Illustrated Gettysburg Address

While this book wouldn’t likely be classified as children’s literature, it is today’s designated reading in our home.
For today is February 12th.  Abraham Lincoln’s birthday.

And this book is hauntingly beautiful.  I cannot read it without feeling humbled, reverent, grateful.

The Illustrated Gettysburg Address

I saw this book for the first time during my senior year in college.  It was for sale at the university’s bookstore, and I loved it.  Whenever I had a minute, I’d go look at it.  We were newlyweds, and I was pregnant with our first baby, so purchases were a big deal.   As soon as I’d scraped together enough cash, I snagged this copy, and it’s been one of my most beloved books since.

This book is probably unlike any you’ve read before.
Sam Fink has brilliantly illustrated the text to Lincoln’s address given at Gettysburg, with a phrase or two on each page, used as part of the drawing.  Let me give you a peek inside.

The first page, with Fink’s declaration of his intent, and the entire text to the Gettysburg Address inscribed in the Liberty Bell.

Illustrated Gettysburg Address by Sam Fink

A couple of segments of the speech:

Sam Fink illustration

The tenderness of this page tugs at my heart.

Sam Fink illustration 2

For me, Sam Fink’s black and white illustrations are the perfect match for the message of Lincoln’s speech, and they also seem to reveal Lincoln’s heart.

Sam Fink illustration 3

Each of these drawings are on the right hand page only.  The left hand page is blank except for a small illustration and quote in the upper left hand corner of the page.  These quotes are either words spoken by Lincoln or words spoken OF Lincoln, many of them after his death.

A few that I love:

Lincoln's return gaze quote

Lincoln velvet and steel

The book ends with the quote:  “Now he belongs to the ages.”  I’ll let you read it to see the incredible illustration that accompanies it.

This book really is incredible.  Reading it this morning has set the most wonderful mood in my heart, one of respect and awe, and also gratitude and joy.  What a man!  What a time.  What a privilege simply to remember him.

If you’re interested in acquiring a copy for yourself, there are some available here.

Thanksgiving Penny Project

In our home, 2009 has been the Year of the Penny.

Why?  Well, I happen to love history, especially American History, and so there are just some dates I pay attention to, like February 12, 1809.

Anybody know what happened that day?  It was Abraham Lincoln’s birthday.  Which means that February 12, 2009 marked the 200th anniversary of the birth of one of our nation’s most influential leaders.

So here’s how it went.  I started mentally planning the celebration about 9 months in advance.  I won’t bore you (or perhaps make you laugh) with details of the wonderful things I envisioned and the number of people I planned to involve.  And then, about 3 1/2 months before the party was to occur, I got pregnant with baby number 8.  This means, of course, that suddenly I was so tired that I was afraid I’d fall asleep at the wheel driving kids to and from school.  It means that suddenly I was buried under a mountain of housework that wasn’t getting done.  And the closer the calendar crept to February 12, 2009, the more sad I felt.  I just couldn’t pull it off, unless my family agreed to just quit eating and wearing clothes for a month or so.  Which, of course, didn’t happen.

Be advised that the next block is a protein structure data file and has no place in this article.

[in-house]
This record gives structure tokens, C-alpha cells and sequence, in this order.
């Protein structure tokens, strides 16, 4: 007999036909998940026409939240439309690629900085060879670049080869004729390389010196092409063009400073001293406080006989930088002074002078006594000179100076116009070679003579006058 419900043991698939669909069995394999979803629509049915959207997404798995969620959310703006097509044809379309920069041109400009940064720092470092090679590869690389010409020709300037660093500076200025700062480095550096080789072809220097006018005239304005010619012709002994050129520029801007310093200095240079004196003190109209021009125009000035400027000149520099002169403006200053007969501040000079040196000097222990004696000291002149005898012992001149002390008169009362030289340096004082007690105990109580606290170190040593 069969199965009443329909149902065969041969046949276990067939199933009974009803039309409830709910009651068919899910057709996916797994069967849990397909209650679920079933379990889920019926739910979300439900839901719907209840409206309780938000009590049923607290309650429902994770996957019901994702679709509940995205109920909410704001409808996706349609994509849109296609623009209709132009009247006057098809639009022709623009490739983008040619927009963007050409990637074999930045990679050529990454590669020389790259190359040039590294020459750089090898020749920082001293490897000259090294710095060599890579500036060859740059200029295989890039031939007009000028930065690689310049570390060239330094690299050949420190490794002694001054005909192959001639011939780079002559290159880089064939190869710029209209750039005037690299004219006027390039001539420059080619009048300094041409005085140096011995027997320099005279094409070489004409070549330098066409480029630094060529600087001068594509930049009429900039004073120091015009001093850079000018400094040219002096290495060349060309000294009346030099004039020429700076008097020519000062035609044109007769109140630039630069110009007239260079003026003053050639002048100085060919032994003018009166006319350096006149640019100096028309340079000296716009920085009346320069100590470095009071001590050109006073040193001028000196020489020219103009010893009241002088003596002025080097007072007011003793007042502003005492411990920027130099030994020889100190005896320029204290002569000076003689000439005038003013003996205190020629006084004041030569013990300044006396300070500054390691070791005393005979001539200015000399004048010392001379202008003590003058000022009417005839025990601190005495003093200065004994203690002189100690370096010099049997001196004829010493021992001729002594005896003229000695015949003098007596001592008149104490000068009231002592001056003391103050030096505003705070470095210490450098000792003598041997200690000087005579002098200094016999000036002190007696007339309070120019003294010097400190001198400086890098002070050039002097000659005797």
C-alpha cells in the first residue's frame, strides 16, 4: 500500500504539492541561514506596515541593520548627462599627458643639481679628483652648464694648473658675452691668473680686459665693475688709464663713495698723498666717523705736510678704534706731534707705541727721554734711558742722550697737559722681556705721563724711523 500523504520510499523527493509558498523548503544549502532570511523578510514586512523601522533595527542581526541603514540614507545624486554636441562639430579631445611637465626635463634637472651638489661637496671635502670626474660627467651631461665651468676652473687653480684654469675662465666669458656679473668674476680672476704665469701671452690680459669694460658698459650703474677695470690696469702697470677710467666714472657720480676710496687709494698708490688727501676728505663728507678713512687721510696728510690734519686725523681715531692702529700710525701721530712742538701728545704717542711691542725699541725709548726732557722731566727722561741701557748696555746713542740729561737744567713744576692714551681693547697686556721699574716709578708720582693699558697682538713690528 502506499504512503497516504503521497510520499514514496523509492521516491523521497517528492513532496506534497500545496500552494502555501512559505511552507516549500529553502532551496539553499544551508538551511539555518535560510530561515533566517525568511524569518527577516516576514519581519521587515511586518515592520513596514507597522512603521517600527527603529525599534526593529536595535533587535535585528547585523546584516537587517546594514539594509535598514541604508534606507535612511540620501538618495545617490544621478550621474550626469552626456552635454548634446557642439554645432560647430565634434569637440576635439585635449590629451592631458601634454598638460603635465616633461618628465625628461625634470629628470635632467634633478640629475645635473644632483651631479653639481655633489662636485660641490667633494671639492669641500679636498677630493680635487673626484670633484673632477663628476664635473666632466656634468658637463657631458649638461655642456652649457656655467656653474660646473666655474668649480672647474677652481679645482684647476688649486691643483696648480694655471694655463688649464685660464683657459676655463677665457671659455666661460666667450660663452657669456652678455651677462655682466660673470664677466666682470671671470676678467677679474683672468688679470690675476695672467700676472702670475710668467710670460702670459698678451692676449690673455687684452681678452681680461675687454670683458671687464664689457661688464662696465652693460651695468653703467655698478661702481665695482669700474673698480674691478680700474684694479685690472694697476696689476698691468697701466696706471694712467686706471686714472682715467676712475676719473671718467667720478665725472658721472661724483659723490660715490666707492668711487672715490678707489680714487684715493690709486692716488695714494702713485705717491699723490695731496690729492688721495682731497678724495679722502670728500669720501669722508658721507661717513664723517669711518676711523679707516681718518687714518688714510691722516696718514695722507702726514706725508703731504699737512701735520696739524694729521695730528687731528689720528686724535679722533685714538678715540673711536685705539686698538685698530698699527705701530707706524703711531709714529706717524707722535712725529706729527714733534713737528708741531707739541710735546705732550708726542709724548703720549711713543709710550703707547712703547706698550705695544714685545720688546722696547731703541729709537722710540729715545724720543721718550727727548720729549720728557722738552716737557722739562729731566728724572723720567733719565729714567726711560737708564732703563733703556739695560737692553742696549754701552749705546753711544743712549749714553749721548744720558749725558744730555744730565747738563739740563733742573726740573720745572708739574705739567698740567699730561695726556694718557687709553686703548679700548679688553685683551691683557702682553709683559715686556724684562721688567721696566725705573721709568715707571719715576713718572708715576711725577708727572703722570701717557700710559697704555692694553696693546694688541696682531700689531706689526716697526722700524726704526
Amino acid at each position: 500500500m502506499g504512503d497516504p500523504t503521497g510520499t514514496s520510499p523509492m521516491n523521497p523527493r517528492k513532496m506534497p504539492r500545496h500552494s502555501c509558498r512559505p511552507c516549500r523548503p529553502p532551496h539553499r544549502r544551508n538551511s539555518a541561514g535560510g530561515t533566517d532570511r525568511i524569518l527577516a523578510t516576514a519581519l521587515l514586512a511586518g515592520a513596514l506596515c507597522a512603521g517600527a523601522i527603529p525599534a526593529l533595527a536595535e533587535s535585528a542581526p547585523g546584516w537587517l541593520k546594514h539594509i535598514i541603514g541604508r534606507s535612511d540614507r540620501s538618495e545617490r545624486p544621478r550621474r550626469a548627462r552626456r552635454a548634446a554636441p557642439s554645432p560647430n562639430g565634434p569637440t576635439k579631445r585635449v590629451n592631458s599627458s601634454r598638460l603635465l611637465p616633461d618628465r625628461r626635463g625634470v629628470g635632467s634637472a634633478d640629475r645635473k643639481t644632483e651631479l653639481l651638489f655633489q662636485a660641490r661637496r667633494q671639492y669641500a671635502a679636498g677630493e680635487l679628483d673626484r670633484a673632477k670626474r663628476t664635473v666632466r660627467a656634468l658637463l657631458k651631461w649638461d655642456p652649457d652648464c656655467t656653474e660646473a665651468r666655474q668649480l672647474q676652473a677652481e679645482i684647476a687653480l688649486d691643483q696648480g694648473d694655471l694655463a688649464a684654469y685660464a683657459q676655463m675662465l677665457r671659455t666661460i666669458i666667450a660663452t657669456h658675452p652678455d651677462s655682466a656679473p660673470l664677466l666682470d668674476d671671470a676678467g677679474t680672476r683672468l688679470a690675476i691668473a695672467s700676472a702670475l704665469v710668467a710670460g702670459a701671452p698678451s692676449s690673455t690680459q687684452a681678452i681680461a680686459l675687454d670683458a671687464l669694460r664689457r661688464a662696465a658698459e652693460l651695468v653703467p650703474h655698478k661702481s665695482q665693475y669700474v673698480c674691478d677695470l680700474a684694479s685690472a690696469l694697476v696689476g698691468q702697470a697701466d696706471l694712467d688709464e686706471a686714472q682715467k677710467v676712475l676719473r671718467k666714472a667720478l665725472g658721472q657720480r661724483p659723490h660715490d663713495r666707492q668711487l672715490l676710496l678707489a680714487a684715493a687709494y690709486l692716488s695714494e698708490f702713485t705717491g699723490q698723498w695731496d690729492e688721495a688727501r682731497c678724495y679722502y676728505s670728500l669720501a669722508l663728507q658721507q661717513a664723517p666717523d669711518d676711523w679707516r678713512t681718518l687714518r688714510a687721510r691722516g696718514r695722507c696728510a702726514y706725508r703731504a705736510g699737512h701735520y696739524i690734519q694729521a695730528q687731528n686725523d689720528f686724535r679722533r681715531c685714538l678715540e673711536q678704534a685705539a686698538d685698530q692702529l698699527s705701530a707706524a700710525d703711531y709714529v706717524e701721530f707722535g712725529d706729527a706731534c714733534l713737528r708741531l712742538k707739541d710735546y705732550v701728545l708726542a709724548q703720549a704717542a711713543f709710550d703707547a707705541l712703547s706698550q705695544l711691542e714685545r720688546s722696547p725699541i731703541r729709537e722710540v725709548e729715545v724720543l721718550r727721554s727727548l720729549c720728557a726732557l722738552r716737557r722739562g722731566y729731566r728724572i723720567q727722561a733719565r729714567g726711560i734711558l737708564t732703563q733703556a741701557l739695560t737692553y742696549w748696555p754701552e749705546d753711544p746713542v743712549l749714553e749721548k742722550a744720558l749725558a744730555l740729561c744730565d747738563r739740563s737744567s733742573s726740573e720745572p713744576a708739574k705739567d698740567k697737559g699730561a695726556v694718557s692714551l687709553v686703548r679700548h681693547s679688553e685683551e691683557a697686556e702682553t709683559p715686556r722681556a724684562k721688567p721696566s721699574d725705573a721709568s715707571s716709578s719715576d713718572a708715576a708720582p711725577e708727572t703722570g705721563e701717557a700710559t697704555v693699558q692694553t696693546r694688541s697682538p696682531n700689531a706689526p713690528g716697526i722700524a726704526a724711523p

By the beginning of February I was feeling like perhaps I should just scrap the whole thing, but I knew that I’d never forgive myself, that I won’t be around for the 300th anniversary, that I’d always be sorry I didn’t try.  So I threw something together (a sorry shadow of what I’d envisioned), invited a couple of families to join us, cooked up some hoecakes (his favorite breakfast) and went for it.

It was ok.  I mean, how many people thought to have a birthday party for him anyway?  But I felt a little sad at not being able to do what I’d dreamed.  Still, it worked out, and at least we paused and marked the day for our children.

And I’d found these:
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They look like pennies, don’t they?  They’re not.  They’re chocolate coins, and they’re more than 1.5 inches in diameter.  And, they taste much better than any chocolate coin I’ve ever tasted.  When I saw them for the first time at a little children’s museum in Temecula, California, I was smitten.  I had to have them for my party.  I had to have them so badly that I was willing to order 10 POUNDS of them, because that’s the only way to get them!